Amazon is looking to boost its ad revenues by attracting FMCG brands as advertisers across both its website and mobile offerings.
Reuters reports that at ad:tech San Francisco Amazon’s VP of global advertising Lisa Utzschneider said that boosting ad sales to FMCGs was a “huge opportunity” for the company.
Live video streaming site Bambuser has announced that its users will now be able to share newsworthy content via the Associated Press (AP).
The site already allows users to share content through Facebook, Twitter and other social media channels, and the partnership extends this to a potentially global audience – but only once AP has vetted the content.
The announcement comes as Kantar Media reveals that 35% of British internet users read user-generated content (UGC) and articles on newspaper websites, compared to 47% in Brazil, 44% in Argentina and 26% in Germany.
It’s not all about looks in the world of e-commerce, usability is just as important for converting site visits into sales.
There are some exceptions – notably Ling’s Cars – but in general websites need to be easy to navigate with a simple checkout process to prevent users from abandoning a potential purchase.
Cadbury has revealed that a Twitter campaign using Promoted Trends increased 'positive' brand mentions on the social network by 1800%.
Furthermore, the ‘Retweet for Sweets’ challenge associated with this saw engagement levels of 25%.
These stats are a good advert for Twitter's ever-evolving ad platform, but the results need to be viewed in context. The fan base for many of Cadbury's brands are socially-savvy, and it's seen great success in this area before.
The daily deals industry has emerged from nowhere to become worth £6bn in Britain after just a few years.
Groupon and LivingSocial are arguably the market leaders in the UK, as consumers clamour for discounts and offers on anything from a haircut to a three-course meal.
But, as was inevitable for a sector that experienced such rapid growth, it's seen its fair share of negative headlines.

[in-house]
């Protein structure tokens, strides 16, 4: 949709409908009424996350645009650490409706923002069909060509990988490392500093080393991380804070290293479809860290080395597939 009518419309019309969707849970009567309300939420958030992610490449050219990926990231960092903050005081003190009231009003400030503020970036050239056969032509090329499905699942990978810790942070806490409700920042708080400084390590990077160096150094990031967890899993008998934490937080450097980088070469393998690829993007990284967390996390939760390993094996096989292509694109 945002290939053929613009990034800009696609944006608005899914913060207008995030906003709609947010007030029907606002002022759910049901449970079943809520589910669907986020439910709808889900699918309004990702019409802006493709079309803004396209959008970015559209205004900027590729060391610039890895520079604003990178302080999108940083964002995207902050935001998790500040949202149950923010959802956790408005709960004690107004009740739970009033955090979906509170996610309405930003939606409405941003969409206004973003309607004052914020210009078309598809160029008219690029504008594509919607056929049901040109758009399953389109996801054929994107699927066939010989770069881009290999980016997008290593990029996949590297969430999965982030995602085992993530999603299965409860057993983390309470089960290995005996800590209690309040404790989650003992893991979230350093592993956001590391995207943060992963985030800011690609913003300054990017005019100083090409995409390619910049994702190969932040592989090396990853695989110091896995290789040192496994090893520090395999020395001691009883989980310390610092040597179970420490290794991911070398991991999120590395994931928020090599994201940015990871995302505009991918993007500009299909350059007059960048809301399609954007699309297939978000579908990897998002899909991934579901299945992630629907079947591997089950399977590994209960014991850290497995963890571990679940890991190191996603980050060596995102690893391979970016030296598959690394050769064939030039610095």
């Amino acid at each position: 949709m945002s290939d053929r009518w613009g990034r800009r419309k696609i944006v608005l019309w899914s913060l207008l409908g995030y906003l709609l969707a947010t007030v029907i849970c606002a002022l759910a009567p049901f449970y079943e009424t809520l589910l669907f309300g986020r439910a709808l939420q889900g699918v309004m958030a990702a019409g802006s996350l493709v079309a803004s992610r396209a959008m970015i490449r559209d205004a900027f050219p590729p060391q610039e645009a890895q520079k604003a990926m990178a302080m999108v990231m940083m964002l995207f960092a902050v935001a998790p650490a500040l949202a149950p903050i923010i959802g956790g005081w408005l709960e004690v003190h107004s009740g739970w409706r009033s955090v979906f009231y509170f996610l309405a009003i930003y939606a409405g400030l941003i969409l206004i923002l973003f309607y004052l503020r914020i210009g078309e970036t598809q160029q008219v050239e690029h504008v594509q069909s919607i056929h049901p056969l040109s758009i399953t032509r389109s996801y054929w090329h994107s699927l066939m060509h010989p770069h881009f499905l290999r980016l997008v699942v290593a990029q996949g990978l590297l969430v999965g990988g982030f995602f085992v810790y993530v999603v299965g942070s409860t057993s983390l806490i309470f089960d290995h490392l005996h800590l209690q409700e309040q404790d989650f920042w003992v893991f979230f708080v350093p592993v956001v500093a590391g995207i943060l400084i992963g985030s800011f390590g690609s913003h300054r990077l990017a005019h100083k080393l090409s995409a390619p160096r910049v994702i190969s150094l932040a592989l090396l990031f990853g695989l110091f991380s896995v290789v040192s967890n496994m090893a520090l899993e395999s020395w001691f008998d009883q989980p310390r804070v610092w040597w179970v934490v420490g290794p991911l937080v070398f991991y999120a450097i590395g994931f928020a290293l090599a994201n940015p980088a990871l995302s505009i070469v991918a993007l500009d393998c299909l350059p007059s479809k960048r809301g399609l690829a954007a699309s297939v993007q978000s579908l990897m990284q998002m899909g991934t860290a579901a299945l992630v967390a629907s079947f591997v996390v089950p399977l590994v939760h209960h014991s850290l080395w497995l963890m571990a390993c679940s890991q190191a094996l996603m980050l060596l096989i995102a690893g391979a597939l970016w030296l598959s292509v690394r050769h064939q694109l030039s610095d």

Groupon's woes with the OFT, plus an 'accounting error' accounting for a 17% drop in share price this week are just two examples.
Citroën has launched a Facebook app that it says will create the UK’s first ever crowdsourced production vehicle.
Facebook users will be able to choose the design for a special edition of the company's new C1 city car, called the C1 Connexion.
The app allows users to provide input on six elements of the design - the number of doors; the exterior and interior colours; equipment such as Bluetooth or satnav; and alloy wheels.
Users can decided if they want to use a personalised version of the app, which requires access to more of their data, or a ‘non personalised experience’ which only requires access to the user’s basic information.
Nissan has unveiled a five minute Bollywood film that was created after a Facebook campaign to find 20 co-stars from across India.
Fans could upload videos of themselves dancing or attend live auditions at various shopping malls to win a role alongside Bollywood star Ranbir Kapoor.
More than 2,300 fans entered the contest with the top 100 selected by a Facebook vote before Kapoor decided on the final 20.
Nissan used social for its latest campaign as it wanted to “engage a young audience in a previously untapped market”.
Since launching the audtion process in October it has clocked up more than 500,000 ‘likes’ to become the number one automotive brand on Facebook in India.
Buddy Media has announced an integration with YouTube that allows brands to create social apps, apply global content targeting and view analytics in relation to the video site.
The company expects its YouTube-specific social apps - called ‘sapplets’ – to be the most popular new function, since video apps rank consistently among the top three most-used social apps within its marketing suite.
We can all agree that when someone shares a piece of branded content on Facebook, it's worth something. But quantifying that value is more difficult.
A Facebook share creates additional exposure for a brand and potentially acts as a vote of confidence among a peer group - but exactly how much does it add to a bottom line?
Eventbrite thinks it has the answer, for its own business at least.
A new study from ExactTarget suggests that almost half (46%) of UK-based online consumers have made a purchase as a result of an email marketing message.
This makes it four times more effective than Facebook (which 10% of people quote as a driver) and text messaging (12%), showing that despite the buzz around social media as a marketing channel brands shouldn’t neglect more ‘traditional’ forms of communication.
The Social Profile UK report, which is based on 1,404 consumer interviews and surveys, also looked at which channels would make consumers more likely to purchase in the future.